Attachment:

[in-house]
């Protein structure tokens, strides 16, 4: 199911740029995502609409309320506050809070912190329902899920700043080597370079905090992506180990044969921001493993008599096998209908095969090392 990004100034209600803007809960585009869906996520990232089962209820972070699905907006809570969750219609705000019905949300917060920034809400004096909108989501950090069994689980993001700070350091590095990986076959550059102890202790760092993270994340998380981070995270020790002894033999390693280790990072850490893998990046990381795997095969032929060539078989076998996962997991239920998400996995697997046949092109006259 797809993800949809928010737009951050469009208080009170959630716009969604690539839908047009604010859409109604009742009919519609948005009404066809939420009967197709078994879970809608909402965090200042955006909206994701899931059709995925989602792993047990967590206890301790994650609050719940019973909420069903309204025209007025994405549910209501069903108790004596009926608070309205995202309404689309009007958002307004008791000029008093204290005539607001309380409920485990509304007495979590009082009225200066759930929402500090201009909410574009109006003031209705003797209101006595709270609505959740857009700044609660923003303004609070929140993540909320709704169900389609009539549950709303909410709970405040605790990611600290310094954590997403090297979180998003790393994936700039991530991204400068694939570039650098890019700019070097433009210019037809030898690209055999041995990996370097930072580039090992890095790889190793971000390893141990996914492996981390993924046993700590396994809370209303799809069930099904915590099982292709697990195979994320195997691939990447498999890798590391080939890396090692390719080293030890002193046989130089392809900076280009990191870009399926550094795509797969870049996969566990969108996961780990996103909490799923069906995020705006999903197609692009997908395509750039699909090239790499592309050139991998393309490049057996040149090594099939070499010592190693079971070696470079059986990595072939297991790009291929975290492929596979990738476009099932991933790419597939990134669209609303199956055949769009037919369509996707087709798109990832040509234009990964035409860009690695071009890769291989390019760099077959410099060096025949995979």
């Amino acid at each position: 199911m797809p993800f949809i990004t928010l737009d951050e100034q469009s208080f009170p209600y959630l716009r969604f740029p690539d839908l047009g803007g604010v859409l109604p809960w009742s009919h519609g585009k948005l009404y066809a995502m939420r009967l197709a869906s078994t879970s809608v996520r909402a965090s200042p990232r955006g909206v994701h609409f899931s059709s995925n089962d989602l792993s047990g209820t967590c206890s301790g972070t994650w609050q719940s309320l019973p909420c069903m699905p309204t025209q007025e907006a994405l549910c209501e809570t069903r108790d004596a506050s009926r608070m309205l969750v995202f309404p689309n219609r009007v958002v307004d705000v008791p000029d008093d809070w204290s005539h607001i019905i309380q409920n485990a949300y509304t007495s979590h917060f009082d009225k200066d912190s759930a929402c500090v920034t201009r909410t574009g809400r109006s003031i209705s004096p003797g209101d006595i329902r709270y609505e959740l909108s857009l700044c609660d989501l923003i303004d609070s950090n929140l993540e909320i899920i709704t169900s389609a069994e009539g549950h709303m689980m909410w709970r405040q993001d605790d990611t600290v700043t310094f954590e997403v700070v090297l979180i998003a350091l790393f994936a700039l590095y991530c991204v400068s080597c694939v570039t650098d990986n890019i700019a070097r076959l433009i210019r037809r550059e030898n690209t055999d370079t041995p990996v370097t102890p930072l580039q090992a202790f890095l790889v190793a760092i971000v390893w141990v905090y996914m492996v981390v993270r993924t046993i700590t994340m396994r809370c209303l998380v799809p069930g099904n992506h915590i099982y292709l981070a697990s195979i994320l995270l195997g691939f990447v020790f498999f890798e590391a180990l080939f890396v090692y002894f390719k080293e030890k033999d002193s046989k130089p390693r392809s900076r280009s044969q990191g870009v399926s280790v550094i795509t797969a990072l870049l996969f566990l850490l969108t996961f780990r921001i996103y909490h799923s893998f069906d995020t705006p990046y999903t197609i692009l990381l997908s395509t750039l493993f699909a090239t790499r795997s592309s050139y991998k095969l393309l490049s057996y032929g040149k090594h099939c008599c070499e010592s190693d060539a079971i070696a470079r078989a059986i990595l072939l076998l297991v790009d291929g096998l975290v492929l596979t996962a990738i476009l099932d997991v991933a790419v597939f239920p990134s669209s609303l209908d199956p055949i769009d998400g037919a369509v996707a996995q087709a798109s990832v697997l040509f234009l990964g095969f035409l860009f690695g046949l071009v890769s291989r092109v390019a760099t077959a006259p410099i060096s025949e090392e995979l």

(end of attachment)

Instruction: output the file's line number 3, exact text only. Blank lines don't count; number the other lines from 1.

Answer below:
């Amino acid at each position: 199911m797809p993800f949809i990004t928010l737009d951050e100034q469009s208080f009170p209600y959630l716009r969604f740029p690539d839908l047009g803007g604010v859409l109604p809960w009742s009919h519609g585009k948005l009404y066809a995502m939420r009967l197709a869906s078994t879970s809608v996520r909402a965090s200042p990232r955006g909206v994701h609409f899931s059709s995925n089962d989602l792993s047990g209820t967590c206890s301790g972070t994650w609050q719940s309320l019973p909420c069903m699905p309204t025209q007025e907006a994405l549910c209501e809570t069903r108790d004596a506050s009926r608070m309205l969750v995202f309404p689309n219609r009007v958002v307004d705000v008791p000029d008093d809070w204290s005539h607001i019905i309380q409920n485990a949300y509304t007495s979590h917060f009082d009225k200066d912190s759930a929402c500090v920034t201009r909410t574009g809400r109006s003031i209705s004096p003797g209101d006595i329902r709270y609505e959740l909108s857009l700044c609660d989501l923003i303004d609070s950090n929140l993540e909320i899920i709704t169900s389609a069994e009539g549950h709303m689980m909410w709970r405040q993001d605790d990611t600290v700043t310094f954590e997403v700070v090297l979180i998003a350091l790393f994936a700039l590095y991530c991204v400068s080597c694939v570039t650098d990986n890019i700019a070097r076959l433009i210019r037809r550059e030898n690209t055999d370079t041995p990996v370097t102890p930072l580039q090992a202790f890095l790889v190793a760092i971000v390893w141990v905090y996914m492996v981390v993270r993924t046993i700590t994340m396994r809370c209303l998380v799809p069930g099904n992506h915590i099982y292709l981070a697990s195979i994320l995270l195997g691939f990447v020790f498999f890798e590391a180990l080939f890396v090692y002894f390719k080293e030890k033999d002193s046989k130089p390693r392809s900076r280009s044969q990191g870009v399926s280790v550094i795509t797969a990072l870049l996969f566990l850490l969108t996961f780990r921001i996103y909490h799923s893998f069906d995020t705006p990046y999903t197609i692009l990381l997908s395509t750039l493993f699909a090239t790499r795997s592309s050139y991998k095969l393309l490049s057996y032929g040149k090594h099939c008599c070499e010592s190693d060539a079971i070696a470079r078989a059986i990595l072939l076998l297991v790009d291929g096998l975290v492929l596979t996962a990738i476009l099932d997991v991933a790419v597939f239920p990134s669209s609303l209908d199956p055949i769009d998400g037919a369509v996707a996995q087709a798109s990832v697997l040509f234009l990964g095969f035409l860009f690695g046949l071009v890769s291989r092109v390019a760099t077959a006259p410099i060096s025949e090392e995979l």